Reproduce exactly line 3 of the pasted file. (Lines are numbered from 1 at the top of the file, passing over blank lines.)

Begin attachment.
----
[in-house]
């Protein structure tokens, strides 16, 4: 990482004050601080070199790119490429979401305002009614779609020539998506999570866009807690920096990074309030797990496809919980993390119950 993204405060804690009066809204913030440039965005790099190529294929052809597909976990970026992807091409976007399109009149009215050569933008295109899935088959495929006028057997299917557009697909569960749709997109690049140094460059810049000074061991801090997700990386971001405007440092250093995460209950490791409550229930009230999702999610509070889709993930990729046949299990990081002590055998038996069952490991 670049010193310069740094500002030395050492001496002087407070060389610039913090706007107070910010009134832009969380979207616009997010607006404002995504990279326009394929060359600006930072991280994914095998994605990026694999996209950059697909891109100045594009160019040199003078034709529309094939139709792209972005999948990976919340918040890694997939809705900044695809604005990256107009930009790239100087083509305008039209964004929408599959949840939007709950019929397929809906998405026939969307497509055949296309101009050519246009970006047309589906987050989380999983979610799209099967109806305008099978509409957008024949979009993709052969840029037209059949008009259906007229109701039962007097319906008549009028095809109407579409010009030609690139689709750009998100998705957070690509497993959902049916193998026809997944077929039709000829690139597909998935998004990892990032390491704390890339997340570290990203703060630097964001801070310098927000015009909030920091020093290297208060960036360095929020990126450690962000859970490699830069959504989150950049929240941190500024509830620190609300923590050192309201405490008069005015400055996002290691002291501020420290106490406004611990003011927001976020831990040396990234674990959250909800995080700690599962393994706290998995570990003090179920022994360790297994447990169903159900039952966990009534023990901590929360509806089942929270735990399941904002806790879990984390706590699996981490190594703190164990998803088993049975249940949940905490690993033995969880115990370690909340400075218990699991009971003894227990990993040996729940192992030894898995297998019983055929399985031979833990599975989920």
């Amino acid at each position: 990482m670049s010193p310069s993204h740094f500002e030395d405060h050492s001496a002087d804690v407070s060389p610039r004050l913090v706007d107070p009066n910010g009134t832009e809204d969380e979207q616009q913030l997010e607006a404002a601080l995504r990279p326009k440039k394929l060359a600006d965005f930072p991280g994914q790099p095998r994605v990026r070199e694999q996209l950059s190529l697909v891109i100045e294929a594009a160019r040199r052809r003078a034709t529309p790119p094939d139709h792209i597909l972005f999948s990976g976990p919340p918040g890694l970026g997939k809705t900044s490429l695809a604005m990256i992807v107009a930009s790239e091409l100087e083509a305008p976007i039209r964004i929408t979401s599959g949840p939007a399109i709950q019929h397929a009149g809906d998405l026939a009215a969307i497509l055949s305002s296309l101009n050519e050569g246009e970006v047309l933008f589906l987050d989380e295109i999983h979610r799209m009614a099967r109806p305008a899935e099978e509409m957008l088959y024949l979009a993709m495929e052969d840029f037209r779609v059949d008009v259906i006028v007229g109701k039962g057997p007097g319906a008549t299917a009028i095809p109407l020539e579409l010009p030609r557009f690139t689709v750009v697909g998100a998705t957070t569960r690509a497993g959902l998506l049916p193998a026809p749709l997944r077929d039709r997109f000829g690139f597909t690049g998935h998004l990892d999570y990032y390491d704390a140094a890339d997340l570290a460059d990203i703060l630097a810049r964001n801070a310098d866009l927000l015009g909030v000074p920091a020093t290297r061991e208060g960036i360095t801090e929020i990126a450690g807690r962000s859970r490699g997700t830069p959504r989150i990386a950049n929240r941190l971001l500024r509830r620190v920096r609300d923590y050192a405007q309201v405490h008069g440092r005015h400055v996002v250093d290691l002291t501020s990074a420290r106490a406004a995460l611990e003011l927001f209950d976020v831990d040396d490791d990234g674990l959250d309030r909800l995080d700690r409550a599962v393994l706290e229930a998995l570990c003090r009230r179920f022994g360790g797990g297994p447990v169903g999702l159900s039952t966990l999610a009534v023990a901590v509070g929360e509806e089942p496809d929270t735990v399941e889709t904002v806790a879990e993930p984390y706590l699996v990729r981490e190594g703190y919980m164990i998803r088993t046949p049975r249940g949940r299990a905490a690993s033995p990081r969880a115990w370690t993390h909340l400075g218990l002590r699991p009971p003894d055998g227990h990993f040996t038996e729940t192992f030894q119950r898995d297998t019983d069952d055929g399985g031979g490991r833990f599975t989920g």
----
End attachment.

């Amino acid at each position: 990482m670049s010193p310069s993204h740094f500002e030395d405060h050492s001496a002087d804690v407070s060389p610039r004050l913090v706007d107070p009066n910010g009134t832009e809204d969380e979207q616009q913030l997010e607006a404002a601080l995504r990279p326009k440039k394929l060359a600006d965005f930072p991280g994914q790099p095998r994605v990026r070199e694999q996209l950059s190529l697909v891109i100045e294929a594009a160019r040199r052809r003078a034709t529309p790119p094939d139709h792209i597909l972005f999948s990976g976990p919340p918040g890694l970026g997939k809705t900044s490429l695809a604005m990256i992807v107009a930009s790239e091409l100087e083509a305008p976007i039209r964004i929408t979401s599959g949840p939007a399109i709950q019929h397929a009149g809906d998405l026939a009215a969307i497509l055949s305002s296309l101009n050519e050569g246009e970006v047309l933008f589906l987050d989380e295109i999983h979610r799209m009614a099967r109806p305008a899935e099978e509409m957008l088959y024949l979009a993709m495929e052969d840029f037209r779609v059949d008009v259906i006028v007229g109701k039962g057997p007097g319906a008549t299917a009028i095809p109407l020539e579409l010009p030609r557009f690139t689709v750009v697909g998100a998705t957070t569960r690509a497993g959902l998506l049916p193998a026809p749709l997944r077929d039709r997109f000829g690139f597909t690049g998935h998004l990892d999570y990032y390491d704390a140094a890339d997340l570290a460059d990203i703060l630097a810049r964001n801070a310098d866009l927000l015009g909030v000074p920091a020093t290297r061991e208060g960036i360095t801090e929020i990126a450690g807690r962000s859970r490699g997700t830069p959504r989150i990386a950049n929240r941190l971001l500024r509830r620190v920096r609300d923590y050192a405007q309201v405490h008069g440092r005015h400055v996002v250093d290691l002291t501020s990074a420290r106490a406004a995460l611990e003011l927001f209950d976020v831990d040396d490791d990234g674990l959250d309030r909800l995080d700690r409550a599962v393994l706290e229930a998995l570990c003090r009230r179920f022994g360790g797990g297994p447990v169903g999702l159900s039952t966990l999610a009534v023990a901590v509070g929360e509806e089942p496809d929270t735990v399941e889709t904002v806790a879990e993930p984390y706590l699996v990729r981490e190594g703190y919980m164990i998803r088993t046949p049975r249940g949940r299990a905490a690993s033995p990081r969880a115990w370690t993390h909340l400075g218990l002590r699991p009971p003894d055998g227990h990993f040996t038996e729940t192992f030894q119950r898995d297998t019983d069952d055929g399985g031979g490991r833990f599975t989920g």